General Motors is teaming up with German-Swiss multinational equipment manufacturer Liebherr-Aerospace to develop a new hydrogen fuel cell power generation system for use in commercial aircraft.
The new system will be partly based on General Motors’ Hydrotec fuel cell technology, and will include GM’s fuel cells, Hydrotec power cube, fuel system, and controls. Meanwhile, construction and testing of the demonstrator system will be handled at a Liebherr-Aerospace specialized laboratory multi-system integration facility in Toulouse, France.
“Aircraft are a great litmus test for the strength and versatility of our Hydrotec fuel cells,” said GM Executive Director, Global Hydrotec, Charlie Freese. “Our technology can address customer needs in a wide range of uses – on land, sea, air or rail, and this collaboration with Liebherr could open up new possibilities for aircraft, transitioning to alternative energy power sources.”
GM’s fuel cell business brings engineering and manufacturing expertise, with high-volume processes that promise to provide economies of scale for the project. Additionally, Liebherr is considered a leading supplier in integrated on-board aircraft systems, with decades of investment in on-board thermal management and power management.
With regard to the technology, hydrogen power is said to offer lower emissions and less noise than conventional aircraft propulsion systems.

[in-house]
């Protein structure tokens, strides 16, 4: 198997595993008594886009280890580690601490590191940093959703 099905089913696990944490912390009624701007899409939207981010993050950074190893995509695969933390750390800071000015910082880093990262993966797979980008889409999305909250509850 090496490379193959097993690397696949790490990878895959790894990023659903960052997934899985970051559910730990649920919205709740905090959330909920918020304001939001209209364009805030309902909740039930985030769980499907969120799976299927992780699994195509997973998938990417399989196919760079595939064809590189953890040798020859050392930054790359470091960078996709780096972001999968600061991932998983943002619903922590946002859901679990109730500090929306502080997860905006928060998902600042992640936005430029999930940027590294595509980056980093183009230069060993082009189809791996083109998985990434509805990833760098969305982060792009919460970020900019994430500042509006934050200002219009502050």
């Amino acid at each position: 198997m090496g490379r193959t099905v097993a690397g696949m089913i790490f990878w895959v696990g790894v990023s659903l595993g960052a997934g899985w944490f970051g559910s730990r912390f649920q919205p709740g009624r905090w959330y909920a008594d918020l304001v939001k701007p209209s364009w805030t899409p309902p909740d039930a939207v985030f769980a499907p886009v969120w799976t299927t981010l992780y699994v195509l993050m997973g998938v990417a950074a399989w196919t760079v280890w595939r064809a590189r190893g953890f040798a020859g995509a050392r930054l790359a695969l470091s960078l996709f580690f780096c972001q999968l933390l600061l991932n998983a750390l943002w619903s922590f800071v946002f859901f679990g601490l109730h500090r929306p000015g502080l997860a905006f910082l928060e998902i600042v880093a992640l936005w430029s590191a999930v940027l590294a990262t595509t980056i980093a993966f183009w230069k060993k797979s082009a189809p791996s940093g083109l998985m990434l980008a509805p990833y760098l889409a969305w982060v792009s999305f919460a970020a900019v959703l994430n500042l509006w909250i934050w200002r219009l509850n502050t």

“The change from the conventional to a hydrogen technology-based electrical power generation system means major systems modifications on board the aircraft that could result in better, more efficient performance of the plane,” said Managing Director and Chief Technology Officer, Liebherr-Aerospace & Transportation SAS, Francis Carla. “The advantage of GM’s HYDROTEC fuel cell technology is that it has shown promise in extensive automotive and military programs, where it has shown to be reliable from the engineering and manufacturing perspectives.”
As GM Authority covered previously, General Motors is currently pursuing development of a new flying-car taxi service, which could provide quick urban transportation utilizing electric propulsion. However, according to the vice president of GM’s Global Innovation team, Pamela Fletcher, the concept is still roughly a decade away with regard to commercial viability.